Sara Deshpande, Partner at Maven Ventures, became the company’s first employee in 2014. Since that time, she has been part of over 30 investments, and nine exits. These have included Zoom (IPO, “ZM”), Cruise (acquired by GM), and Chariot (acquired by Ford). Founders Network sat down with her to discuss the insights gained from over 12 years of advising and investing in consumer tech startups worldwide.
Sara Deshpande looks for three things when deciding whether to fund a startup. They include:
- An amazing vision worth fighting for
- A multi-billion dollar market
- A team capable of execution
A vision worth fighting for
While Deshpande acknowledges that there is a lot more diligence that goes into the final decision of whether Maven Ventures will fund, it is those three considerations that are most important. And so that leads to the question, what is an amazing vision worth fighting for?
Deshpande explains that it’s vital that founders truly believe that their product will have the opportunity to get in front of multiple millions of people. But they also need to believe in something more: that their product will be life-changing for customers.
That leads into the second, often overlooked part of a vision worth fighting for. “It’s got to be something that’s not already solved in a way that’s good enough today.” By good enough today, Deshpande references a problem that might not have the best solution but nonetheless has a widely adopted one. In these cases, you end up in competition with people’s existing behavior, something that is very hard to change.
To sum up an amazing vision worth fighting for? “Ton of passion, can reach tens or hundreds of millions of people, will make their lives better and you can be really proud to bring it into the world, and it’s not solved in a way that’s good enough today.”“What have you proven so far, and how much money do you really need to get to the next set of milestones?” - @sara_desh Click To Tweet
Your startup’s investment stage
When trying to determine what stage of investment to hit when, Deshpande points out that in today’s market there is a lot less differentiation between various fundraising stages. For Deshpande, the big questions are, “what have you proven so far, and how much money do you really need to get to the next set of milestones?”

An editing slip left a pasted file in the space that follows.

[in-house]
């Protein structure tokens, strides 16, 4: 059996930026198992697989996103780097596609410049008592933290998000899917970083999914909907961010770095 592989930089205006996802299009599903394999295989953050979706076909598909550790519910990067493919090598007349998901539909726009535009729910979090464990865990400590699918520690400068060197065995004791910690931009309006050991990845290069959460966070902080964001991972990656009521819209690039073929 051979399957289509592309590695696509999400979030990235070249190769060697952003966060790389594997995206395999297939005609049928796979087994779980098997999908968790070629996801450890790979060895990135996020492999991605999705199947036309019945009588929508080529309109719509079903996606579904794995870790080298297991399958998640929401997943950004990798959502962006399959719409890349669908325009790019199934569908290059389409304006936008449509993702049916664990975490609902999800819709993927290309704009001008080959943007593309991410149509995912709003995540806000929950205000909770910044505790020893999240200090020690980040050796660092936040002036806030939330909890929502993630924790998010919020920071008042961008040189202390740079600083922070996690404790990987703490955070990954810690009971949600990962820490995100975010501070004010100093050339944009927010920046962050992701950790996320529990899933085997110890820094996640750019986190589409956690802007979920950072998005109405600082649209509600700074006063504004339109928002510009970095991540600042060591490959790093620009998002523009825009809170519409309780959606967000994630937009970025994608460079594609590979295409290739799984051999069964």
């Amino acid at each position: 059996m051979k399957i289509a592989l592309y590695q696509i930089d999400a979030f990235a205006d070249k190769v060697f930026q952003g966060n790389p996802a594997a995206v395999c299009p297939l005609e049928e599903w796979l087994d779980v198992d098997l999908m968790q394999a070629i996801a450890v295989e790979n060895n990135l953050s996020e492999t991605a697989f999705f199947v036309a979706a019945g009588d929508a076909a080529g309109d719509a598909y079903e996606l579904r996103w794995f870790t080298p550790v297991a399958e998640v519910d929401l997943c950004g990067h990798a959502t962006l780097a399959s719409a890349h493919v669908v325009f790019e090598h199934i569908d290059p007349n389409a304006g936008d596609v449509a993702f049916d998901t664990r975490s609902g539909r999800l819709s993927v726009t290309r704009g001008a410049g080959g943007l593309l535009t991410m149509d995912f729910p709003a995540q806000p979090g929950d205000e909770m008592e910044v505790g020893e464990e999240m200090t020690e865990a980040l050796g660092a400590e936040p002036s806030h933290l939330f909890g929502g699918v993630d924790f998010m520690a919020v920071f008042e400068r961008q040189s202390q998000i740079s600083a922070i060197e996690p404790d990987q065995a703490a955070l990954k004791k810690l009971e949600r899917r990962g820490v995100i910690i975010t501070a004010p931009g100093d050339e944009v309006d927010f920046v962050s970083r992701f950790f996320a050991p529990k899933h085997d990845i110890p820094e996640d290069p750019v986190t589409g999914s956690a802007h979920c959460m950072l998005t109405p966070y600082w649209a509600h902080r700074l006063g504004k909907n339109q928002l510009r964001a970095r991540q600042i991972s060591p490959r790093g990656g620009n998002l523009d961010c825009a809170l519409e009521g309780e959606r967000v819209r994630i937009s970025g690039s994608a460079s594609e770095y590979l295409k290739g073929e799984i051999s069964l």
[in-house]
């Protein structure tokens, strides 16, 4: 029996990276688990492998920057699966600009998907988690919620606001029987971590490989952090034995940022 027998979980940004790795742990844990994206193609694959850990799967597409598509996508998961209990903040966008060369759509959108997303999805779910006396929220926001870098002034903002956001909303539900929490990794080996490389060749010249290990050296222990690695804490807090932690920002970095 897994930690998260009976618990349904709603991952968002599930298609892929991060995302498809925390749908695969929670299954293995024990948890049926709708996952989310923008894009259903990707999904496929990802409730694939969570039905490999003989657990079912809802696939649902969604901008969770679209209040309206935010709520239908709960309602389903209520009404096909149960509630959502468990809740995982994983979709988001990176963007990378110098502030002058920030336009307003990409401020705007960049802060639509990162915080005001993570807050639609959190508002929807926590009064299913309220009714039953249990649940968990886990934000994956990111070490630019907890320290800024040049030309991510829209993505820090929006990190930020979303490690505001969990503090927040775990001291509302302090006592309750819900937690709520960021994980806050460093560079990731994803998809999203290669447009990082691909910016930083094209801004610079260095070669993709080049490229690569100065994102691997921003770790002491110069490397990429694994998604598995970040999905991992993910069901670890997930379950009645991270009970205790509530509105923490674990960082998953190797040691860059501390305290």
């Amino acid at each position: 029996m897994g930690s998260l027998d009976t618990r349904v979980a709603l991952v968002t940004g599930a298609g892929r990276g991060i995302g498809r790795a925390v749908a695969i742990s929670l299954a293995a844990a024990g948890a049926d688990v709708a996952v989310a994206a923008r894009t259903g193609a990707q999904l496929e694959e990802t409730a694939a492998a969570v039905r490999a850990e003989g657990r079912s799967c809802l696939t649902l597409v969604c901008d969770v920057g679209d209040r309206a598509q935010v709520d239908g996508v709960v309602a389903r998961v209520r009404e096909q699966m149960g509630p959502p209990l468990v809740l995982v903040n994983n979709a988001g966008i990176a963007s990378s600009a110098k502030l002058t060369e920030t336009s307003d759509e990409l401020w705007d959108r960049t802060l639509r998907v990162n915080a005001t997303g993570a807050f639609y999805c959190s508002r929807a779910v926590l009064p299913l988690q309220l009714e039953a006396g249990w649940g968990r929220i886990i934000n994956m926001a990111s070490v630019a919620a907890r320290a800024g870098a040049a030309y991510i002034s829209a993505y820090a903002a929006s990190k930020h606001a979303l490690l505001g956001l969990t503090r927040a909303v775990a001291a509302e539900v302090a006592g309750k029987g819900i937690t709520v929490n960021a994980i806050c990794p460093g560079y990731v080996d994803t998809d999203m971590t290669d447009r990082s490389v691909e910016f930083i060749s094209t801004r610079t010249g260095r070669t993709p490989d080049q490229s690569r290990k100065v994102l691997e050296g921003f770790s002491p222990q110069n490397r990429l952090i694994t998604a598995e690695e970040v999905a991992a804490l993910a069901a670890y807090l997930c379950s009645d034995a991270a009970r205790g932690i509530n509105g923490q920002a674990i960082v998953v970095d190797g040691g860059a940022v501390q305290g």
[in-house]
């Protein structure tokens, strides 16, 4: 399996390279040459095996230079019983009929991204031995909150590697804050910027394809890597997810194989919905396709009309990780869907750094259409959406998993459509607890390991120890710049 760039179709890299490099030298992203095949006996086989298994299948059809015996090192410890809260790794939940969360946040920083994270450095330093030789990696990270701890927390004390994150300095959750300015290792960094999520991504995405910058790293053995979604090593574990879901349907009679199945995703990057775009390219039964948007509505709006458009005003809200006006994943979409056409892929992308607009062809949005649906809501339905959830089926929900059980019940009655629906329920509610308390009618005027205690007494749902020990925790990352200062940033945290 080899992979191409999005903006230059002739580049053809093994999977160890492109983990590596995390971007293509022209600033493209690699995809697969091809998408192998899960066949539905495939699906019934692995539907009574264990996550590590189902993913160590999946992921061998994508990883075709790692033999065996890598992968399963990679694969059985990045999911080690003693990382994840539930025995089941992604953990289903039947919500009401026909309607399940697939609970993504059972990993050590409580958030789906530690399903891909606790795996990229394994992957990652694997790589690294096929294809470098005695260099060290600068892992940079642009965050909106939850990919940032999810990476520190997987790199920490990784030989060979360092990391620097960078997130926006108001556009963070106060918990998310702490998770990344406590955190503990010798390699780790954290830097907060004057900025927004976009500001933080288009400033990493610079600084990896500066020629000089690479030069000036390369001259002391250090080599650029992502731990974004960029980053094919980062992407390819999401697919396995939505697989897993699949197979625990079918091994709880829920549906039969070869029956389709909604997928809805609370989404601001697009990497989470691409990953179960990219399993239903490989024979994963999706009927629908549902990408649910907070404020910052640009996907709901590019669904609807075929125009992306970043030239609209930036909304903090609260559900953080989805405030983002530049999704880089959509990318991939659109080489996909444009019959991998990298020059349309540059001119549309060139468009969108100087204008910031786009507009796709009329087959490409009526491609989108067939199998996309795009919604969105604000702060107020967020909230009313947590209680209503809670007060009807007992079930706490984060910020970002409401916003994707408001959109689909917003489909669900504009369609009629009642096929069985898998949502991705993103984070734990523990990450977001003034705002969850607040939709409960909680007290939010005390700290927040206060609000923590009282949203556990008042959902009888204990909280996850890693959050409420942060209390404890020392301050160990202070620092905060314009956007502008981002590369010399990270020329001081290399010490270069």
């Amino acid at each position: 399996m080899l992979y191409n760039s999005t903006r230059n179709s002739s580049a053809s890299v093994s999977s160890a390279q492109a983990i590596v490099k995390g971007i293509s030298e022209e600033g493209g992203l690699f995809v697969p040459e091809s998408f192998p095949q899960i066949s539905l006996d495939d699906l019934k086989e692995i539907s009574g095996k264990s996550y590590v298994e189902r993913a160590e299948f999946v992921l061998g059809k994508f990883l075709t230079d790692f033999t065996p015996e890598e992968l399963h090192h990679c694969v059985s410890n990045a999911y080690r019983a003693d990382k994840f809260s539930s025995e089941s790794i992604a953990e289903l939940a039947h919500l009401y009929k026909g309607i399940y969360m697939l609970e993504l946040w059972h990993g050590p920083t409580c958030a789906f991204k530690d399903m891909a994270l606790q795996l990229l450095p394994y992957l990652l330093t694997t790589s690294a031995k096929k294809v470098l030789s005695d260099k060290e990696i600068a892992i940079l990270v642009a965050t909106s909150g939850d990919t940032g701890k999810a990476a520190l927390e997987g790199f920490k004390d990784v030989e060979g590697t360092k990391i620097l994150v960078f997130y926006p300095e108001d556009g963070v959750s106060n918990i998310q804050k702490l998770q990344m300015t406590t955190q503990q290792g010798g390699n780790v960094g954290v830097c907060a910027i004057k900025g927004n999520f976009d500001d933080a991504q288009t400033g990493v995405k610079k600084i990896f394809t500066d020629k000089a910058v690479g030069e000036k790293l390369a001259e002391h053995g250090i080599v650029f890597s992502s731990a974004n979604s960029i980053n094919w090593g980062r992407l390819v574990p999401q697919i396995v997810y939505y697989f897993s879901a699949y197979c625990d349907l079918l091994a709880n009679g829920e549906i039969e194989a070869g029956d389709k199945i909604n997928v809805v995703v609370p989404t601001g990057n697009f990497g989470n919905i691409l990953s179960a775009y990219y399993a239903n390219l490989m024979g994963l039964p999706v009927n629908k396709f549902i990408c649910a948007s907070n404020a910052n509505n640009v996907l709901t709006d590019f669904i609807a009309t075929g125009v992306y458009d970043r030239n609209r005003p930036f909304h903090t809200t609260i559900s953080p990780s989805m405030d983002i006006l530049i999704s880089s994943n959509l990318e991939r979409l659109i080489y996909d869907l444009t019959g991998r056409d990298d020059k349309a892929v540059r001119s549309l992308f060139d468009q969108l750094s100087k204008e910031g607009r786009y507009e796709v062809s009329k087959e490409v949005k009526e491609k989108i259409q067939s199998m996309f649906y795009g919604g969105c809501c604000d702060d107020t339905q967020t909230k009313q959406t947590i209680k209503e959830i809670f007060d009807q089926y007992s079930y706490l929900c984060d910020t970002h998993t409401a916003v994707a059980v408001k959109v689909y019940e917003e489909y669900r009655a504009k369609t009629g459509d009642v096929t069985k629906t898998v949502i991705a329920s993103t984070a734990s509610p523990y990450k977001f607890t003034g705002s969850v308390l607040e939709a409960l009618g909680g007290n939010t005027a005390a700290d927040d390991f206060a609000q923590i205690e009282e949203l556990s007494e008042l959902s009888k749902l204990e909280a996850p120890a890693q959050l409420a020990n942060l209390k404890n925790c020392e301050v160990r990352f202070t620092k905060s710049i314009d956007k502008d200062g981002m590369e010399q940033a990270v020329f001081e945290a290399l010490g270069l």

She offers a basic breakdown for the early stages:
- Earlier Pre-Seed Rounds: Pre-product, pre-launch, very early data stage. $1 million, less than $2 million.
- Seed Stage: With early customer feedback, early product at market and a team that’s working together you have proof points and mitigated risk from team and early product perspective. $2-3 million.
Deshpande stresses the importance of determining milestones in funding. Is the goal to see the company through to a Series A milestone? In that case, it’s a core seed stage.“Once you have a good set of culture values you have to go beyond just having them written on a wall and actually integrate them into the daily behaviors of your team.” - @sara_desh Click To Tweet
Back in 2014, with just the founding partner, herself and an intern, Deshpande sat down to create a company culture, one that was intentional and committed to paper. At that time, the emphasis that Maven Ventures placed on creating a formal company culture was regarded as a nice thought. Today, though, Deshpande finds this idea really resonates with founders, not just because of all the highly publicized cases of massive culture failures within companies, but also because more and more investors have come to expect a well-established company culture.
In order to create a strong company culture, Deshpande recommends:
- In the early days (before or during hiring) have an intentional discussion with the co-founding team.
- Document the vision and mission of the company. What are the core values you would like to see the company and employees embody?
- Make these 3-5 documented sets of values a core part of your company.
“Once you have a good set of culture values you have to go beyond just having them written on a wall and actually integrate them into the daily behaviors of your team.” This means making them a part of the hiring process, evaluation process and annual review.
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